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Mothers, Domestic Violence, and Child Protection: Toward Collaboration and Engagement
Heather Douglas and Tamara Walsh Violence Against Women 2010 16: 537 DOI: 10.1177/1077801210366291 The online version of this article can be found at: http://vaw.sagepub.com/content/16/5/537

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Research Symposium

Mothers, Domestic Violence, and Child Protection: Toward Collaboration and Engagement
Heather Douglas1 and Tamara Walsh1

Violence Against Women –542 16(5) 537­ © The Author(s) 2010 Reprints and permission: http://www. sagepub.com/journalsPermissions.nav DOI: 10.1177/1077801210366291 http://vaw.sagepub.com

Keywords child protection, domestic violence, mothers We appreciate the opportunity to consider the responses from the four commentators to our discussion in the main article in this symposium. The workers we interviewed for the main article identified a disconnect between the domestic violence and child protections fields, and similarly the commentators, from four diverse professional backgrounds and from different jurisdictions and using different languages and metaphors, also accepted this was the current situation. Hester identifies what she refers to as three planets of domestic violence, child contact or visitation, and child protection. She observes that these planets have distinct cultural histories underpinning practices and outcomes. Humphreys similarly refers to the great divide between the community and voluntary sector and the statutory child protection services. Mandel refers to the need to improve “cross system dialog” and Goodmark appears to accept there is a need to improve relations “between” victimized mothers and child protection. This symposium in itself has provided an opportunity to engage professionally beyond these identified divisions. While the focus groups with whom we spoke in relation to the research presented in our article were all part of the community or voluntary sector, most of the individual workers with whom we spoke would perceive neither domestic violence nor child protection to be their core business. Rather, they would be more likely to describe their main work as family law, the criminalization of women, youth work, or immigration. However, as a result of

1

University of Queensland, Brisbane, Australia

Corresponding Author: Heather Douglas, T. C. Beirne Law School, University of Queensland, St. Lucia, Brisbane, Queensland, 4072 Australia Email: h.douglas@law.uq.edu.au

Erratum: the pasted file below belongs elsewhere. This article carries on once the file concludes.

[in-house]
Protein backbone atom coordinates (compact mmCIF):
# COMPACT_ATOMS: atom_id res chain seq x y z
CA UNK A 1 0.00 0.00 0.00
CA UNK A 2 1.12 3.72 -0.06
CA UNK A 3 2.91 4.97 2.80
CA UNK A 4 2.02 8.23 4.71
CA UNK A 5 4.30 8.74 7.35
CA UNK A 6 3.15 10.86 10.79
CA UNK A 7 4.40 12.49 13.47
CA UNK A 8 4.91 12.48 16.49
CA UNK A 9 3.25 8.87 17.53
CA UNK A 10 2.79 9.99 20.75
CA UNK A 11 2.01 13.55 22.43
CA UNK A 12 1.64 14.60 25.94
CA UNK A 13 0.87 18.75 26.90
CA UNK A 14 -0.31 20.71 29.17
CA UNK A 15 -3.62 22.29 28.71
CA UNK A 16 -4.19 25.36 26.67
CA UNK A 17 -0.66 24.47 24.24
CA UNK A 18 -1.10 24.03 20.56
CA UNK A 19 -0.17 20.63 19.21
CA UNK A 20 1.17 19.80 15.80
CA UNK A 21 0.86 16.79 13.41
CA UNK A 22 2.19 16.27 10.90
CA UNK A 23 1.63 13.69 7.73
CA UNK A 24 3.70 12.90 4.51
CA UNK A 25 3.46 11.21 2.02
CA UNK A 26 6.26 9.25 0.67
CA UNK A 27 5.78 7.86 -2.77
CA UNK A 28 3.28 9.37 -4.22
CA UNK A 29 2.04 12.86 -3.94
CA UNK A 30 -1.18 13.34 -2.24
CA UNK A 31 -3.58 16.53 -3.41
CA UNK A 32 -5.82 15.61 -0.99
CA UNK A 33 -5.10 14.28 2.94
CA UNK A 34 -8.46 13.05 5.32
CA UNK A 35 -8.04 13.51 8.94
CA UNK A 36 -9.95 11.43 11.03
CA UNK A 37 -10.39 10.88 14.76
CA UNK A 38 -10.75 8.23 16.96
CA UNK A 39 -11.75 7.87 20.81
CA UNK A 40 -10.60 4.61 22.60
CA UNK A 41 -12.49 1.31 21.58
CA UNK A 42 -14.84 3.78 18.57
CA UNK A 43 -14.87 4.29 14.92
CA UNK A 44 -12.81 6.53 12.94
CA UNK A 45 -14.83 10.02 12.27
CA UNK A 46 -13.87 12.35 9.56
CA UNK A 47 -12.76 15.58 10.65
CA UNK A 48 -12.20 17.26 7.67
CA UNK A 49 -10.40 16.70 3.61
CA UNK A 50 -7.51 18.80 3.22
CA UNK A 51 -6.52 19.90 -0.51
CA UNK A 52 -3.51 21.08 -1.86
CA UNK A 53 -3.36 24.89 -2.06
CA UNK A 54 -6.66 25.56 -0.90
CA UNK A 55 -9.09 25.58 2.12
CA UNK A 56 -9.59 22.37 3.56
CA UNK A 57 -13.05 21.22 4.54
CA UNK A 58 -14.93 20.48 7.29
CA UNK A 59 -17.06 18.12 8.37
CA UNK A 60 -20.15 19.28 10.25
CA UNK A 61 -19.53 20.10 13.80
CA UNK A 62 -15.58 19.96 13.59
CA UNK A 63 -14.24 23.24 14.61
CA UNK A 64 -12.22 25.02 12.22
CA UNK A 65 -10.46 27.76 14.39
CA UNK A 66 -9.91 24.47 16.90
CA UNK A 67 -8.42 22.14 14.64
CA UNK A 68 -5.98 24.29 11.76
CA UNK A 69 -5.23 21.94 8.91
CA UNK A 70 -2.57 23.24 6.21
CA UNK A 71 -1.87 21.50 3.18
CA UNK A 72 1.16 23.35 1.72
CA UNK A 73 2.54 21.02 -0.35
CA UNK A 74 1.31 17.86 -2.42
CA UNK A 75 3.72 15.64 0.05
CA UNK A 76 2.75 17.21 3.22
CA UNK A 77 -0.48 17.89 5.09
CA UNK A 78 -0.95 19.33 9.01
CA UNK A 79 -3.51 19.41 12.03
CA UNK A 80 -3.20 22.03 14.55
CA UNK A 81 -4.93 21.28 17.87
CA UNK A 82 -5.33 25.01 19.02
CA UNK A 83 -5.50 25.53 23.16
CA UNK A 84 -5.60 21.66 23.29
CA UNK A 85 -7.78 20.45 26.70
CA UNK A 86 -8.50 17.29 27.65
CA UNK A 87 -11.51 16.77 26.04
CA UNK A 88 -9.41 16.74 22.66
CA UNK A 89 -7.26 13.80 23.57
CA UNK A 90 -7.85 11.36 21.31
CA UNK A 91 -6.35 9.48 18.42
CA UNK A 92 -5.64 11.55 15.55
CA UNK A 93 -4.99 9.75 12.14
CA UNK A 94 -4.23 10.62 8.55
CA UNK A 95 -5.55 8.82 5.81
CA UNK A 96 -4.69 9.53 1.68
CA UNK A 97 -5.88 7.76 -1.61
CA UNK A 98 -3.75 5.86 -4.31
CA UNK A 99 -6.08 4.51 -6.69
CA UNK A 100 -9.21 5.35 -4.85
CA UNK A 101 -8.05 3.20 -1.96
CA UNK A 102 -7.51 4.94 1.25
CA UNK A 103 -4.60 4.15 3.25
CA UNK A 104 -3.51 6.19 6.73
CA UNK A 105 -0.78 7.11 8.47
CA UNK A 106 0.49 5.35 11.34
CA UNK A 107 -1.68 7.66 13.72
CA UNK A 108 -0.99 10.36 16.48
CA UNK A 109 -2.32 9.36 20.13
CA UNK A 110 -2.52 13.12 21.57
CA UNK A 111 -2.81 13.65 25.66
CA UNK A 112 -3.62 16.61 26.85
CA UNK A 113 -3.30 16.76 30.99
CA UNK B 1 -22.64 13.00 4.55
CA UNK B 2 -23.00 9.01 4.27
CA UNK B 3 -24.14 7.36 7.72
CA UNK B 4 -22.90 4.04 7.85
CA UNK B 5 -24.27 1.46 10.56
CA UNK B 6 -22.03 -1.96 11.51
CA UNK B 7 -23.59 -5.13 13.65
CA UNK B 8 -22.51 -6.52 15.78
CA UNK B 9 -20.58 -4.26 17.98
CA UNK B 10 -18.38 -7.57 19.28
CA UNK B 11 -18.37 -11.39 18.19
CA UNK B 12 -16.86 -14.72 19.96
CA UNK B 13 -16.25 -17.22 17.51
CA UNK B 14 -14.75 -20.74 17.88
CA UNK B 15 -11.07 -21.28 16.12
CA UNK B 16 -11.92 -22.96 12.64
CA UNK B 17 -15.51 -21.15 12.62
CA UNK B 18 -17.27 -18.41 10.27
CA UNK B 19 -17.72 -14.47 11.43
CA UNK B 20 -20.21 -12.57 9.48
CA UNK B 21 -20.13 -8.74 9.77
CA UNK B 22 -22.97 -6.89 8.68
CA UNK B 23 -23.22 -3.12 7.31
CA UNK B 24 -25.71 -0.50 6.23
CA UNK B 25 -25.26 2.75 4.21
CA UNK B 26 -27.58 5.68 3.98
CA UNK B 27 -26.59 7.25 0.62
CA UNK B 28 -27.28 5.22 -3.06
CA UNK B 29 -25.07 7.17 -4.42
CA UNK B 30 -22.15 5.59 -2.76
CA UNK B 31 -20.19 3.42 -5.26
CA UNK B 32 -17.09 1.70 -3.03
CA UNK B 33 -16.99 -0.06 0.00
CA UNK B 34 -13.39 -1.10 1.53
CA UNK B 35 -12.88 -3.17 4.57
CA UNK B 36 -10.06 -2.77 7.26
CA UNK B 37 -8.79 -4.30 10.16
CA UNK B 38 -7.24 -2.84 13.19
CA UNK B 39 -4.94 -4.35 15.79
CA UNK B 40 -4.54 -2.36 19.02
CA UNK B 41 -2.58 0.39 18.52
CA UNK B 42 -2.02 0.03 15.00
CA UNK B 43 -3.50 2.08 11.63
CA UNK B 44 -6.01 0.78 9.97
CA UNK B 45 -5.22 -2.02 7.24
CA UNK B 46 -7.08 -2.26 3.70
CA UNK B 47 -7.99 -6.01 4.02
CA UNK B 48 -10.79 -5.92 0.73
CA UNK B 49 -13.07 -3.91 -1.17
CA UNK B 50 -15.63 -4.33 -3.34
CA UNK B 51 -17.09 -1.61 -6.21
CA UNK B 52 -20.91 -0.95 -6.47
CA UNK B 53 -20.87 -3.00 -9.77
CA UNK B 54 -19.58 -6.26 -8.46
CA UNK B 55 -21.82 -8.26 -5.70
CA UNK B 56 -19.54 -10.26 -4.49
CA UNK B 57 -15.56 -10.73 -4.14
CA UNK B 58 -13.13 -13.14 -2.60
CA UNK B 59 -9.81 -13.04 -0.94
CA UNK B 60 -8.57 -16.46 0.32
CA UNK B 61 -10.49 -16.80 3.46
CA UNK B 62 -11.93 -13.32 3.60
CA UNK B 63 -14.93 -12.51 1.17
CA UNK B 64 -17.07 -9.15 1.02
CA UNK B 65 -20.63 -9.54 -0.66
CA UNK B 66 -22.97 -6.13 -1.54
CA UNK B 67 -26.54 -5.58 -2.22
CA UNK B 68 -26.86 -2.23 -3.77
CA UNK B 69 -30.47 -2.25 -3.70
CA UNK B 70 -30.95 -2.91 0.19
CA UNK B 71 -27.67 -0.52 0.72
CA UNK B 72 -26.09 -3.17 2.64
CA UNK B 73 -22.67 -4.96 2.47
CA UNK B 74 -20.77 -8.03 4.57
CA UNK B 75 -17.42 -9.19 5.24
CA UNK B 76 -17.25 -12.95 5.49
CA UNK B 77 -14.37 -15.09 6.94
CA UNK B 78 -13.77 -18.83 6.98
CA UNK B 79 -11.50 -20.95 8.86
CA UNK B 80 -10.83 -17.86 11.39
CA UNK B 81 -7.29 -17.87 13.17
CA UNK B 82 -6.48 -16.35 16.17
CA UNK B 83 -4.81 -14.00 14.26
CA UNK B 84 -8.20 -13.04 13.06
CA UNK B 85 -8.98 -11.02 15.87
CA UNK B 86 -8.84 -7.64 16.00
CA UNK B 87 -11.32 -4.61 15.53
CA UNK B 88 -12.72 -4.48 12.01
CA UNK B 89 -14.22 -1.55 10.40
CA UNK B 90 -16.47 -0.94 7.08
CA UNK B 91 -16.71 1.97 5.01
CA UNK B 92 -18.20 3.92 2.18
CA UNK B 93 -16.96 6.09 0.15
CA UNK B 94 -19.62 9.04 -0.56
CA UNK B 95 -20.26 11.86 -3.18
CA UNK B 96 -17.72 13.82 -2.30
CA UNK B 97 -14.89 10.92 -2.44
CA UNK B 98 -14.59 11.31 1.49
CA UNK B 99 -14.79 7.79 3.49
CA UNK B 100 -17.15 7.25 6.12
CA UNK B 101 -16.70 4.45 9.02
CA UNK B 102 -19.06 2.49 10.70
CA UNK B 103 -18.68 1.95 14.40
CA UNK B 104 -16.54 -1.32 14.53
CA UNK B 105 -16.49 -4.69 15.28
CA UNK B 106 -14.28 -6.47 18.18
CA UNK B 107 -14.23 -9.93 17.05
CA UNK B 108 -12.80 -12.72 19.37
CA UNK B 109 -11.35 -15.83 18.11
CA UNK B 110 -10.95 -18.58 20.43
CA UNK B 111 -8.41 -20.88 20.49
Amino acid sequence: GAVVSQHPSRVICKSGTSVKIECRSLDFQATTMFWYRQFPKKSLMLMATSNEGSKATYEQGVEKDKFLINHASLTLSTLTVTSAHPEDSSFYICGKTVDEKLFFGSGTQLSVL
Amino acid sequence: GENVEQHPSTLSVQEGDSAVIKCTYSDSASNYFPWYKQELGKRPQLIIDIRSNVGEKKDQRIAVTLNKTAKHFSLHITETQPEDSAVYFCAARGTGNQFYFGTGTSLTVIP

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their role as supporters of women in these various contexts, child protection and domestic violence issues were intrinsically bound into their core business. While Humphreys suggests that the article “perpetuates stereotypes” of the supportive voluntary sector and coercive child protection organization, it is important to remember that, according to the workers we spoke to in Queensland, many of the “poor practices” (such as providing an ultimatum to mothers: leave violence and keep the children or stay and lose them) continue to be observed by workers in Queensland. Other recent Queensland research has found that battered women have had their most satisfactory help-seeking experiences when they have engaged with the community sector (Meyer, 2009). It is also perhaps worth noting that Humphreys works in Victoria (Australia), a state that has been recognized to have the best child protection intervention practices in Australia (Scott, 2007). This may contribute to a more positive view of current practices related to child protection intervention. Humphreys also notes that there is “a significant group [of mothers]” who have had “good supportive experiences” with child protection workers. In our interviews, some support workers were able to recall occasional positive experiences with child protection workers. In this context, support workers referred to the child protection workers’ level of experience, their ability to develop a rapport with the parent, and their understanding of the parent’s situation (Douglas, Walsh, & Blore, 2009). Improved worker training, retention, supervision, and casework continuity is important and these are, as Humphreys suggests, inherently related to structural change. The “third planet” of child contact or visitation through the family law system was identified by Hester and was also emphasized by Humphreys. In Australia, the policy associated with this third planet is, as Humphreys rightly points out, a pressing concern. Although this third planet was touched on by focus group participants, in this research, we did not explore this issue in depth. There is indeed now an assumption in Australia that even violent fathers will have some contact with their children and women have been jailed in Australia for obstructing such contact (Overington, 2009). Family law in Australia requires courts to examine parental conduct and look positively on the parent who is likely to facilitate contact between parties (de Simone, 2008). In claiming domestic violence, litigating to keep violent fathers away from children, or in moving to shelter accommodation, a mother may be seen as obstructing contact between a (violent) father and the children. The child protection system in Australia seems to remain focused on mothers as carers and as failing in their care role if they allow children to have contact with a violent parent. In contrast, the family law system sees both parents as sharing care and mothers who obstruct contact with fathers as “unfriendly.” This disconnect presents added challenges for mothers juggling the issues raised by the child protection “planet” and the family law “planet.” There has been great dissatisfaction expressed by many in relation to the assumption of shared parenting embedded in family law legislation, and the Australian Law Reform Commission (ALRC) is currently exploring possibilities for reform (ALRC, 2009). Support workers interviewed for our article were very concerned about the level of information provided to mothers by child protection workers. Support workers reported that their clients were often “in the dark” (Douglas et al., 2009, p. 18) about what was happening with their children. Humphreys suggests that women should have a written report